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Emerald Group Publishing Limited
Copyright © 2009, Emerald Group Publishing Limited
Courageous Training: Bold Actions for Business Results
Article Type: Suggested reading From: Human Resource Management International Digest, Volume 17, Issue 7
Tim Mooney and Robert O. BrinkerhofBerrett-Koehler, 2008
Based on four years’ participation in the Advantage Performance Group’s work, Courageous Training: Bold Actions for Business Results captures the learning of both the authors and user-group members in their understanding of, and journey towards, “courageous training”.
Tim Mooney has 25 years’ experience in performance consulting and is a vice-president of the Advantage Performance Group (APG). Robert Brinkerhoff is internationally known for his consultancy and authorship in evaluation and training effectiveness. The intended readers are trainers and learning and development managers who are prepared to challenge traditional training practice and who aspire to become training “leaders”.
The text identifies the approaches and mindsets of members of the APG users’ group and highlights the concepts and models they used in “doing things differently”. A comment on the back cover of the book highlights this philosophy: “To get results, you need guts!”
The book details four pillars of courageous training:
be a business-goal bulldog;
build whole-organization responsibility for training impact;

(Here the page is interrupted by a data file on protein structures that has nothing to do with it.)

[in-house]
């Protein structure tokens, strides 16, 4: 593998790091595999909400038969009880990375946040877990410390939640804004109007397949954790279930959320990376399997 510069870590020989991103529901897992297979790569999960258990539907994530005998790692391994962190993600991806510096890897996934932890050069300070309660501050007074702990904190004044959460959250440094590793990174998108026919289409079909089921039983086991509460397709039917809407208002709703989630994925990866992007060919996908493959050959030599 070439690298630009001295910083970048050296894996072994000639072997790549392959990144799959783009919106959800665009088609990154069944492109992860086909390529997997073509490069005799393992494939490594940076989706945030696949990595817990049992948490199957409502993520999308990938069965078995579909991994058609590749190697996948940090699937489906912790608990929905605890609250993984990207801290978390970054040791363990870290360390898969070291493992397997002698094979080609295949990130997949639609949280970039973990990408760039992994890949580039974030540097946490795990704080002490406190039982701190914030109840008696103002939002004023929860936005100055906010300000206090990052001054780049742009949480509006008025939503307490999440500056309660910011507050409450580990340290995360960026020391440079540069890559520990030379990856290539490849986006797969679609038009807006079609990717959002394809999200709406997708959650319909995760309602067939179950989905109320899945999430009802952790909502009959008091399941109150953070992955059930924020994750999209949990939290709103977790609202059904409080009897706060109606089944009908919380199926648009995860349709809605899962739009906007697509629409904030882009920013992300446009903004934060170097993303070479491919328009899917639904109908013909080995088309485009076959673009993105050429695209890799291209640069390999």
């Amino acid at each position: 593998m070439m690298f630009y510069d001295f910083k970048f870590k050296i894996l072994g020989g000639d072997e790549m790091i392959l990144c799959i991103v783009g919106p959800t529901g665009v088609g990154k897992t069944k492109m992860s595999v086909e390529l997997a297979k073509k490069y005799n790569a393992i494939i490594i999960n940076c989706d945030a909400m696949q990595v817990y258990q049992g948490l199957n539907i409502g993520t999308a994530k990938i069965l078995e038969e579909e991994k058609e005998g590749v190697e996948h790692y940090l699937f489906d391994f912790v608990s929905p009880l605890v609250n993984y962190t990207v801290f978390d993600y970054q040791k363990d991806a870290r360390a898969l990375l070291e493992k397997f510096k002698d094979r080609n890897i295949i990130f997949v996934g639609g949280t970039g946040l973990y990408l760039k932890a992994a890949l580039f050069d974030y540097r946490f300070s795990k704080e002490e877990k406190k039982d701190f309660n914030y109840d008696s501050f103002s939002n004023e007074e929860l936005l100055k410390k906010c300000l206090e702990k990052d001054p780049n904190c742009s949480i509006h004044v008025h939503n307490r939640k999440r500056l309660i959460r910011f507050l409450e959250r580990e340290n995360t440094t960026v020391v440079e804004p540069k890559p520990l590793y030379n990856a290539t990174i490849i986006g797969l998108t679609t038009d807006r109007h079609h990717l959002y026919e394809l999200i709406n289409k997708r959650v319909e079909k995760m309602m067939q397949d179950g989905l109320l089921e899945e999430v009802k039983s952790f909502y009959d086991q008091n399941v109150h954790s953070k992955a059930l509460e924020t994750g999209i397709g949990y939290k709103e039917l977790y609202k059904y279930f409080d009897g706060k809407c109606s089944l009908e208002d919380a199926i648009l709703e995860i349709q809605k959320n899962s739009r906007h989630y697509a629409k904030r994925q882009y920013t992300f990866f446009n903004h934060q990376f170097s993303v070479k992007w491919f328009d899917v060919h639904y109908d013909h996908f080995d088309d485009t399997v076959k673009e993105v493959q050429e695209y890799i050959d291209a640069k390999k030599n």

win the hearts and minds of the make-or-break partners; and
tell it like it is, with truthful measurement and evaluation.
The clear benefits of the four pillars are in aligning training interventions with the needs of the business. The text presents practical ways of developing appropriate metrics and meaningful evaluation. It includes methods and tools such as the logic-of-training framework and line-of-sight and impact maps, plus examples of application.
Along with the four pillars, the courageous-training code completes the approach. The code is a set of actions and behaviors, and the principles that guide these when using and implementing the methods and tools described.
Four case studies explore and highlight the differentiated approaches taken by the case-study authors, and illustrate the impact of courageous training on learners, managers and trainers.
While the style of the book is very much north American, the narrative journey through concept, tools, philosophy and application should have international appeal. As a reader I was unsure whether the journey was being shared with me or whether I was being sold a consultancy concept. On reflection, perhaps it was a bit of both.
Reviewed by Alan Cattell, University of Bradford, Bradford, UK.
A longer version of this review was originally published in Industrial and Commercial Training, Vol. 41 No. 1, 2009.